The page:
As clarified in the Comments, some of the abrasive used was silicon carbide paper (wet 'n' dry). The abrasive grains on this kind of paper fracture during use1, releasing a very fine grey/black dust. On the hard materials wet 'n' dry paper is suited to2 this dark residue isn't a problem, but obviously on wood it can become lodged in the surface. On some softer or more open-textured woods the dark staining can be much worse than this.
You can try to scrub it from scratches or divots in the wood surface using a very stiff brush like a toothbrush, or even a fine wire brush, but my experience has been this is almost never 100% effective. And on end grain it simply doesn't work. So unfortunately the only effective way to deal with this is to remove the affected wood; file, scrape or sand until you've gone deep enough that the stains are gone.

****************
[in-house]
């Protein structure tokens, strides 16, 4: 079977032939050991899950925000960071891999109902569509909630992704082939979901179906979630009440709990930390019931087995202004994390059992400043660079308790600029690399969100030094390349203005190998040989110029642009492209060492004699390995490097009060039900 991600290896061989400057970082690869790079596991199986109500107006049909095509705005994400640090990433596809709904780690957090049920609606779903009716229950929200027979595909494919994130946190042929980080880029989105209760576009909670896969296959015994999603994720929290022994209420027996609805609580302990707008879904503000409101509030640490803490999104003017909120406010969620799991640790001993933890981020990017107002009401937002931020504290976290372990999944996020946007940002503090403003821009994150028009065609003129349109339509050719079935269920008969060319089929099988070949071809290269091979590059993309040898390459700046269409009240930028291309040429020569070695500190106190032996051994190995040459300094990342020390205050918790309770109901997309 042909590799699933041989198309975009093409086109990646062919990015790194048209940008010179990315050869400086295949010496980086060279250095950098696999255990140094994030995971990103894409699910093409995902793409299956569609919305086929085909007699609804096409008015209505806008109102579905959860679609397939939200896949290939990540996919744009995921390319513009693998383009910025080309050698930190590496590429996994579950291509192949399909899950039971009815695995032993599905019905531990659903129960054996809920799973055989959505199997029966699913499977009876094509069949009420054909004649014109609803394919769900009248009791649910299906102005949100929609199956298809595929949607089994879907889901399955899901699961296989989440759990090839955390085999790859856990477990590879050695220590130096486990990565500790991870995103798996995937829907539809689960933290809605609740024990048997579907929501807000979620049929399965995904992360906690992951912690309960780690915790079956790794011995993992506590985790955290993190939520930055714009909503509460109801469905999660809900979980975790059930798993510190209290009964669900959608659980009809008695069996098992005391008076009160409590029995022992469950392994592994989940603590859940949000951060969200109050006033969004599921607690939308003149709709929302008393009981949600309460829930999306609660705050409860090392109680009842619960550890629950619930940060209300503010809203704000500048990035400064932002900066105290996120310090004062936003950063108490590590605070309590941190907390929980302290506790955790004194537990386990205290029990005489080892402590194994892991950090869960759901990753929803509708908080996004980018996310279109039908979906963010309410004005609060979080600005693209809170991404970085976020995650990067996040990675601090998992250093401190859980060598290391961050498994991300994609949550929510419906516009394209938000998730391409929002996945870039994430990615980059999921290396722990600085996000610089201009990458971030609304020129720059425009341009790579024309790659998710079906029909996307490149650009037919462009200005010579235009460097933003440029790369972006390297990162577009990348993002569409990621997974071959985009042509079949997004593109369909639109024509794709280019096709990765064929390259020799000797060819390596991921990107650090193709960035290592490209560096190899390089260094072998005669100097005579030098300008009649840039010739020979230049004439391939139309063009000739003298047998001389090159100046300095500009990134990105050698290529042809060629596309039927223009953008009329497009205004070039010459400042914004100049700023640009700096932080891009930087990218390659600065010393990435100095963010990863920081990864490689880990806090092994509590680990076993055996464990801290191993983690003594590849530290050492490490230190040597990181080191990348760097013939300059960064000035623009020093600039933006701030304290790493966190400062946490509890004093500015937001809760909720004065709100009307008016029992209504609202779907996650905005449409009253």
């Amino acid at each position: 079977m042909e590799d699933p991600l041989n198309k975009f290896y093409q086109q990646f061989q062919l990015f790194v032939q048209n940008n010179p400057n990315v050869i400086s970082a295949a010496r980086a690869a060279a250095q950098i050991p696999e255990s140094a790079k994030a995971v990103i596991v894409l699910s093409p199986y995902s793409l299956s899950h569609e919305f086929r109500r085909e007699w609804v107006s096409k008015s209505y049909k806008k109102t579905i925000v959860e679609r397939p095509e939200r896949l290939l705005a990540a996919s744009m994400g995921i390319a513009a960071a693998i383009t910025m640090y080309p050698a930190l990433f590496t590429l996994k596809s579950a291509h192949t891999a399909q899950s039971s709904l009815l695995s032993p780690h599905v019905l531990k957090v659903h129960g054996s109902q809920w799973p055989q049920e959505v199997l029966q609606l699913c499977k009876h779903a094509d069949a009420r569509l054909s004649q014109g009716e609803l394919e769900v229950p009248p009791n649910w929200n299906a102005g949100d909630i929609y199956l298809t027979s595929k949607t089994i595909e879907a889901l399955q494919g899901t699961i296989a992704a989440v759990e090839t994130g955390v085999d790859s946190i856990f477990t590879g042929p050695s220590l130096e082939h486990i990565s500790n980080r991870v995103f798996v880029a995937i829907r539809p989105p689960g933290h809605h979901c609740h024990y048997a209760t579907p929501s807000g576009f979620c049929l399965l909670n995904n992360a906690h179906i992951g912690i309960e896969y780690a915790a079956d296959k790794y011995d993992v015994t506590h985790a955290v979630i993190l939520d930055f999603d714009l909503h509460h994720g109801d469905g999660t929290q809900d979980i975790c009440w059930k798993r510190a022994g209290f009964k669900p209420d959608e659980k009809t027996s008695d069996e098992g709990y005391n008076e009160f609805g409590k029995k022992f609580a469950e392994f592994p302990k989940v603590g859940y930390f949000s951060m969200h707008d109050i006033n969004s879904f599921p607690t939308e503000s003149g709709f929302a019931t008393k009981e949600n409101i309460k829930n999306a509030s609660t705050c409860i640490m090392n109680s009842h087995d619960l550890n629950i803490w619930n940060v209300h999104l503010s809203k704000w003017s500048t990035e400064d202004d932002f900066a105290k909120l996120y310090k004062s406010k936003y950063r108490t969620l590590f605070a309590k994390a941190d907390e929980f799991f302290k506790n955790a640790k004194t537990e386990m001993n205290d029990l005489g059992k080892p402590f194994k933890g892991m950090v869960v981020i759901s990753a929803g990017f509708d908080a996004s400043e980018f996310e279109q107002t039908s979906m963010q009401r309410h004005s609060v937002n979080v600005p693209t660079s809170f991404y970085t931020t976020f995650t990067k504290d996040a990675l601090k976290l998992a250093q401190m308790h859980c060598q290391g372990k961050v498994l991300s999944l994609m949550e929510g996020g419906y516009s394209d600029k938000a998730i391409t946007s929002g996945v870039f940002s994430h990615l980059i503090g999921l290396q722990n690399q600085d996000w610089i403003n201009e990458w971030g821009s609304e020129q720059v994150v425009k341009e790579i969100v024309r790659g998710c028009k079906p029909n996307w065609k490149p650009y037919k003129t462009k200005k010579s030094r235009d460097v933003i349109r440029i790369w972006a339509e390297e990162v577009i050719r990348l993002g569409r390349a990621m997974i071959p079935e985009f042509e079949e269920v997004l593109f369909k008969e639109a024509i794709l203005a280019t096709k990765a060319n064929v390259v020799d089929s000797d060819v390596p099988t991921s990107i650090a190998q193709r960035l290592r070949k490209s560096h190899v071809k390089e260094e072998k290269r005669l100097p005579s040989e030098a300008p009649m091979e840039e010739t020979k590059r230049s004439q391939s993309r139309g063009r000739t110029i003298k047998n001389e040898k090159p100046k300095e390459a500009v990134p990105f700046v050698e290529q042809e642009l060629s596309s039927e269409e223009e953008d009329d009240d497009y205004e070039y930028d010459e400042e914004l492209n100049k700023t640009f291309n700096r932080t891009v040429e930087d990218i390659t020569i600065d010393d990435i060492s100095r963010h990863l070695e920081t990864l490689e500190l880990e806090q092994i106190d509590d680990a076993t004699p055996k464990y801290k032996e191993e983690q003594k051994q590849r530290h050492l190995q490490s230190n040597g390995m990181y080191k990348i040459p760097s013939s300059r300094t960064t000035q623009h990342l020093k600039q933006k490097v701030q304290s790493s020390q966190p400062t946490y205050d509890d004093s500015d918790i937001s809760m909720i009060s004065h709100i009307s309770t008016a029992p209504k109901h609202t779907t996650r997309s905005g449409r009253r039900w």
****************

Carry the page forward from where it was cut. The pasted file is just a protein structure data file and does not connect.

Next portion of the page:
When you're faced with such a task on a well-sanded piece like this almost everyone doing it by sanding is tempted to stick with a finer grit, to avoid creating deeper scratches again. But this is a false time economy — you spend more time sanding at higher grits than you would starting with a coarser grit (which removes material so much faster) and then working through your progression of grits to successively remove each previous stage's sanding scratches.
1 Which is as intended, fracturing reveals fresh sharp edges on the grit particles which continue to cut well as the paper wears, in contrast to aluminium oxide abrasives which tend to round off during use and progressively slow
2 Which includes hard finishes used in woodworking (including shellac, varnish and lacquers) when aiming for a very flat surface and/or working towards a super high gloss or 'piano finish'.